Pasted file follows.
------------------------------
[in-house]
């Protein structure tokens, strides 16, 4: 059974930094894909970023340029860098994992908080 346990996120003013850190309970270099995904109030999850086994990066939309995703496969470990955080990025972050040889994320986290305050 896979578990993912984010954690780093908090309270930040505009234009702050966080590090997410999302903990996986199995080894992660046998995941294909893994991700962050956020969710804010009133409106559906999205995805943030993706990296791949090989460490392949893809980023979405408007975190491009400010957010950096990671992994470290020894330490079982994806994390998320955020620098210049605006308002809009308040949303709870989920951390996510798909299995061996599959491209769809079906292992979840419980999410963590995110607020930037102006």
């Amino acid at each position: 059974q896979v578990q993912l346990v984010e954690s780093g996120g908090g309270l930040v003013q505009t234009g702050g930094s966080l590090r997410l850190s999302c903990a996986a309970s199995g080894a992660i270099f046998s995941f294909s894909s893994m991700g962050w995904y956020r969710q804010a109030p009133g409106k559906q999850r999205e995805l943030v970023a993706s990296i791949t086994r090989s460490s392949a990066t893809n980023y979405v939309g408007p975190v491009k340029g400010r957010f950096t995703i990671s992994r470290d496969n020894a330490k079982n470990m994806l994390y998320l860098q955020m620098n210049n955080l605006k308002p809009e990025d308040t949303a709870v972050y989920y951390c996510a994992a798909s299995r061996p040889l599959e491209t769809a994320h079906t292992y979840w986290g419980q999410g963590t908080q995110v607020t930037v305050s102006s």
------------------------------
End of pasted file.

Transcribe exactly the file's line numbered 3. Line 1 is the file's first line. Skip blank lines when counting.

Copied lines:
């Amino acid at each position: 059974q896979v578990q993912l346990v984010e954690s780093g996120g908090g309270l930040v003013q505009t234009g702050g930094s966080l590090r997410l850190s999302c903990a996986a309970s199995g080894a992660i270099f046998s995941f294909s894909s893994m991700g962050w995904y956020r969710q804010a109030p009133g409106k559906q999850r999205e995805l943030v970023a993706s990296i791949t086994r090989s460490s392949a990066t893809n980023y979405v939309g408007p975190v491009k340029g400010r957010f950096t995703i990671s992994r470290d496969n020894a330490k079982n470990m994806l994390y998320l860098q955020m620098n210049n955080l605006k308002p809009e990025d308040t949303a709870v972050y989920y951390c996510a994992a798909s299995r061996p040889l599959e491209t769809a994320h079906t292992y979840w986290g419980q999410g963590t908080q995110v607020t930037v305050s102006s």